Headline
IT Security Updates - Cyber-criminals pretending to be WHO and fake online coronavirus map
Date
Mon, 30 Mar 2020
Description

Cyber-criminals are disguising themselves as the World Health Organisation (WHO) to steal money or sensitive information. These criminals are sending out fraudulent phishing email messages attempting to take advantage of the COVID-19 emergency.

These phishing emails will appear to be from WHO and may ask you to give sensitive information, click on malicious links or ask you to open a malicious attachment. Criminals can then install malware or steal sensitive information from you.

Top tips for checking whether an email is phishing:

Verify the sender by checking their email address

WHO does not send emails from addresses ending in '@who.com', '@who.org' or '@who-safety.org'. The WHO will send an email ending in 'who.int'.

Check the link before you click

Make sure the link starts with 'https://www.who.int'. The best way to avoid clicking on malicious links within emails is to manually enter the website address yourself in your internet browser.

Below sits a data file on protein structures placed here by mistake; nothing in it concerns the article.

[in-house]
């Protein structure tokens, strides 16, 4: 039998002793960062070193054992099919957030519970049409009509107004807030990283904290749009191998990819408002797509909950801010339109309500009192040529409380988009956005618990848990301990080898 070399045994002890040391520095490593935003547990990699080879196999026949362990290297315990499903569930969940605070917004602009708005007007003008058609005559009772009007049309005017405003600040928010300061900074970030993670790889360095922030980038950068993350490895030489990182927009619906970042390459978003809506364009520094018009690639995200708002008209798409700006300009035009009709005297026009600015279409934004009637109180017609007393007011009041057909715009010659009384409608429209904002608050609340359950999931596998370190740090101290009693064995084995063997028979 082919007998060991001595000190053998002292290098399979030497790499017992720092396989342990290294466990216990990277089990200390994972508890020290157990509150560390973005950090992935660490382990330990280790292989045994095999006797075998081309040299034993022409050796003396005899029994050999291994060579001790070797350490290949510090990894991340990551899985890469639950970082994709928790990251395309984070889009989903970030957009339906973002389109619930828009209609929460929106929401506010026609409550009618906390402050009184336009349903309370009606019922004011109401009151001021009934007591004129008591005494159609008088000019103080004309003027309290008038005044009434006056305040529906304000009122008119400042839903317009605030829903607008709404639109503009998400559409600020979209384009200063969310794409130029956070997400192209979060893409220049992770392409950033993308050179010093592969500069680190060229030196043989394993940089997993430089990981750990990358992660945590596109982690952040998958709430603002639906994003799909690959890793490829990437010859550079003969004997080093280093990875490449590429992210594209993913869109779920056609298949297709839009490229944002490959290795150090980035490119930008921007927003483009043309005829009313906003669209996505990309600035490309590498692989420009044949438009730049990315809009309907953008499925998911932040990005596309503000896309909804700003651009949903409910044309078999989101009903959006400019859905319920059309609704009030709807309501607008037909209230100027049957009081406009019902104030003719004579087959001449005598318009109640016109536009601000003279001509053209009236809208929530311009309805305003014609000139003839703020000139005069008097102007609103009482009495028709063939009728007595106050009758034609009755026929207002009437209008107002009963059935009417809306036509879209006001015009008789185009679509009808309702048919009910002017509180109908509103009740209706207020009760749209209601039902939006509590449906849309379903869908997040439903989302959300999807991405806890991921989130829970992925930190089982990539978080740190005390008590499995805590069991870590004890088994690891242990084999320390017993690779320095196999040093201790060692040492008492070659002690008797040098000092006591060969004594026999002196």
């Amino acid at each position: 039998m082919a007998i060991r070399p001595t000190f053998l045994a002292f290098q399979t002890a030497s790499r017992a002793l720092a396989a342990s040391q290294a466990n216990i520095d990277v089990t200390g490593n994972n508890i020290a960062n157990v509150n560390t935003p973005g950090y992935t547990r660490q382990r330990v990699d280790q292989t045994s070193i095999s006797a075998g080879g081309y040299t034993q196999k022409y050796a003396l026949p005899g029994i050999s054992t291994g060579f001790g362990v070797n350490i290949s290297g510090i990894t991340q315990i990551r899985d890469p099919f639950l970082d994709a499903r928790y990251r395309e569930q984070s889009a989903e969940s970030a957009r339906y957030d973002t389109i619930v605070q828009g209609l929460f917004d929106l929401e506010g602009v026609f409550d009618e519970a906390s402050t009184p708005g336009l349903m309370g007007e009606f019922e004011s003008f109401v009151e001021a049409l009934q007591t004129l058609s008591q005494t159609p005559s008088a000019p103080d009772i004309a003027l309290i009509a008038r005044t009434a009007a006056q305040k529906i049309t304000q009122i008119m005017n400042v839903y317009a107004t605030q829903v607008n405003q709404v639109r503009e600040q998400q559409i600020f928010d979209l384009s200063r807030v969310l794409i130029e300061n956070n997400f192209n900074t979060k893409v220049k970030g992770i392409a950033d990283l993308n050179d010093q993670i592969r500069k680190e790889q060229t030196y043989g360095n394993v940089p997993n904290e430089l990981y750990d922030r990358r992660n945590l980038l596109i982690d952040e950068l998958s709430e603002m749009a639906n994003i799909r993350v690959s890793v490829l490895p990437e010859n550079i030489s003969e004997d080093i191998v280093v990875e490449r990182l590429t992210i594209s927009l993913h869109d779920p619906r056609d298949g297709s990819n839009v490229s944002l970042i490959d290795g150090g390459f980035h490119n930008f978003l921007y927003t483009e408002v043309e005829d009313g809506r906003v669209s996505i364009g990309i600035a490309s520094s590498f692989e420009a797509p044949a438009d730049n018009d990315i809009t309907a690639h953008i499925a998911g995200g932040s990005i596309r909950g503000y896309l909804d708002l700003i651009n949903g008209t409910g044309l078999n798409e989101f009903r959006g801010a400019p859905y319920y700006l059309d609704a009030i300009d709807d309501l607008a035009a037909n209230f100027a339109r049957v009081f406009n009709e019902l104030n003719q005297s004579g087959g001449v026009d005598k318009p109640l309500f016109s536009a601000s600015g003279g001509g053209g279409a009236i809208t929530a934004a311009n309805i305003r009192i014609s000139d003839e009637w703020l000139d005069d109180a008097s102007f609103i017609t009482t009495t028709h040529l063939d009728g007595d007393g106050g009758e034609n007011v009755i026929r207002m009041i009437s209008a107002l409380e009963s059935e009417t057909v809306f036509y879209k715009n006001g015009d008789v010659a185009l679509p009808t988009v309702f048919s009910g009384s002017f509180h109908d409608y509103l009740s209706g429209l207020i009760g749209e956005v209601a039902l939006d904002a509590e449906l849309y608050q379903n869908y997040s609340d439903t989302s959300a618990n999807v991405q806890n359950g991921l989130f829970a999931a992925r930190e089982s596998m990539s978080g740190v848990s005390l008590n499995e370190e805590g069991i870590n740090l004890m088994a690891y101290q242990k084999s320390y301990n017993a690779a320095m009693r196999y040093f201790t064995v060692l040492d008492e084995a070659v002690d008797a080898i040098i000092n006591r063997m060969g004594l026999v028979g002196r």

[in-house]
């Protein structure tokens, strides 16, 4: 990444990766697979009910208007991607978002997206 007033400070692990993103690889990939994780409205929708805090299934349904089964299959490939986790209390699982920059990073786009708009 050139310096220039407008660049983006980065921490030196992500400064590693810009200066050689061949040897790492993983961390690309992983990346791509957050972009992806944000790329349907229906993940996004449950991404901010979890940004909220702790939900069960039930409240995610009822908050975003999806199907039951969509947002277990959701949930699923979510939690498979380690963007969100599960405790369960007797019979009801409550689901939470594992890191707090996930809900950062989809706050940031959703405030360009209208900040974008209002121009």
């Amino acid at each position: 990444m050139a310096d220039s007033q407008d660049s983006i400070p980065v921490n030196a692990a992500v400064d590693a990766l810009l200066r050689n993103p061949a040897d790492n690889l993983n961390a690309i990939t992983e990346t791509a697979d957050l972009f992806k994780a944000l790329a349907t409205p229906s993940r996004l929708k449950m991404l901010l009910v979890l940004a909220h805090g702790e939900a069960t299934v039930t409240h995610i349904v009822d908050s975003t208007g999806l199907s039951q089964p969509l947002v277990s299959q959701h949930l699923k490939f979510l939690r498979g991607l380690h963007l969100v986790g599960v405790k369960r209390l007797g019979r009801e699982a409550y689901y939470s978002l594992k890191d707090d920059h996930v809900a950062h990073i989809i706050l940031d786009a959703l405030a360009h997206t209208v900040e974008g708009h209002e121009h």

Do not rush or feel under pressure

Cyber-criminals use emergencies to get people to make decisions quickly. Phishing emails often contain a forceful or faked urgency, demanding immediate action.

With more staff expected to work from home it is crucial that all staff are vigilant when clicking on links within an email or opening email attachments, especially if the email is from an unknown sender.

 

Fake online coronavirus map

A malicious website pretending to be the live map showing coronavirus COVID-19 global cases is circulating on the internet, waiting for unwitting internet users to visit the website. Visiting the website will infect the users device with malware, which is capable of stealing sensitive information.

It is likely that it is being spread via infected email attachments and malicious online adverts. Anyone searching the internet for a coronavirus map could also unwittingly navigate to the malicious website.

 

Fake online coronavirus map

 

You should look for a padlock and "https" within the web address. People are advised to be careful when clicking on links within emails. It is possible to hover over the link within the email, which should display the actual web address at the bottom of the page. If unsure, it is best to manually input the web address to get to the website.

Any cyber incident should be reported to the IT Service Desk immediately.

For further information, please see the ICT Security Intranet page

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